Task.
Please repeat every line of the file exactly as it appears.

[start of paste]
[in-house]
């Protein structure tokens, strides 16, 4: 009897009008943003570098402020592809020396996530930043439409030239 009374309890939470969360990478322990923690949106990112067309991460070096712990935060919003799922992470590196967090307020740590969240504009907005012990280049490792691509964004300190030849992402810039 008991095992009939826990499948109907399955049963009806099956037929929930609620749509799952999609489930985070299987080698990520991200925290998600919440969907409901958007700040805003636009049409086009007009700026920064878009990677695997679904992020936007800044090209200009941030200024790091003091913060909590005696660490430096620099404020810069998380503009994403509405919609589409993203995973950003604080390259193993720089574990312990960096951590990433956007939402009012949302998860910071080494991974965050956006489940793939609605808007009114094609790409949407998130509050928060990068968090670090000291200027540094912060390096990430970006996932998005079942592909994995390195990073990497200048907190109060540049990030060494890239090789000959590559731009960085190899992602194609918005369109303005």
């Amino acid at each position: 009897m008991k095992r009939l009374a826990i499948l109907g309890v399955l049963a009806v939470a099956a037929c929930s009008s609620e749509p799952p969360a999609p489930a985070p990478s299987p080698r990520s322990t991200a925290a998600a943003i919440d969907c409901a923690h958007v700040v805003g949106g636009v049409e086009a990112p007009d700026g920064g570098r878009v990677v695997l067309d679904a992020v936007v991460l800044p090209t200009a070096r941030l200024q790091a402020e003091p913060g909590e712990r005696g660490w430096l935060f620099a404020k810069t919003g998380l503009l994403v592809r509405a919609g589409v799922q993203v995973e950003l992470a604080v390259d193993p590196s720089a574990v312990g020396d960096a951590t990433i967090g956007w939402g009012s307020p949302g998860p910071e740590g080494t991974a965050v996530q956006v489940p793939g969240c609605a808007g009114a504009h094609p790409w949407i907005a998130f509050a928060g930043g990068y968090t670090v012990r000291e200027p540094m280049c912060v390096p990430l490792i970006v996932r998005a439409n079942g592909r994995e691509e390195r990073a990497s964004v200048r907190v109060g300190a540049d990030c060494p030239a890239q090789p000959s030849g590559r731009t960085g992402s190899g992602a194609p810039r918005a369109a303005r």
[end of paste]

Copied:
[in-house]
């Protein structure tokens, strides 16, 4: 009897009008943003570098402020592809020396996530930043439409030239 009374309890939470969360990478322990923690949106990112067309991460070096712990935060919003799922992470590196967090307020740590969240504009907005012990280049490792691509964004300190030849992402810039 008991095992009939826990499948109907399955049963009806099956037929929930609620749509799952999609489930985070299987080698990520991200925290998600919440969907409901958007700040805003636009049409086009007009700026920064878009990677695997679904992020936007800044090209200009941030200024790091003091913060909590005696660490430096620099404020810069998380503009994403509405919609589409993203995973950003604080390259193993720089574990312990960096951590990433956007939402009012949302998860910071080494991974965050956006489940793939609605808007009114094609790409949407998130509050928060990068968090670090000291200027540094912060390096990430970006996932998005079942592909994995390195990073990497200048907190109060540049990030060494890239090789000959590559731009960085190899992602194609918005369109303005």
């Amino acid at each position: 009897m008991k095992r009939l009374a826990i499948l109907g309890v399955l049963a009806v939470a099956a037929c929930s009008s609620e749509p799952p969360a999609p489930a985070p990478s299987p080698r990520s322990t991200a925290a998600a943003i919440d969907c409901a923690h958007v700040v805003g949106g636009v049409e086009a990112p007009d700026g920064g570098r878009v990677v695997l067309d679904a992020v936007v991460l800044p090209t200009a070096r941030l200024q790091a402020e003091p913060g909590e712990r005696g660490w430096l935060f620099a404020k810069t919003g998380l503009l994403v592809r509405a919609g589409v799922q993203v995973e950003l992470a604080v390259d193993p590196s720089a574990v312990g020396d960096a951590t990433i967090g956007w939402g009012s307020p949302g998860p910071e740590g080494t991974a965050v996530q956006v489940p793939g969240c609605a808007g009114a504009h094609p790409w949407i907005a998130f509050a928060g930043g990068y968090t670090v012990r000291e200027p540094m280049c912060v390096p990430l490792i970006v996932r998005a439409n079942g592909r994995e691509e390195r990073a990497s964004v200048r907190v109060g300190a540049d990030c060494p030239a890239q090789p000959s030849g590559r731009t960085g992402s190899g992602a194609p810039r918005a369109a303005r």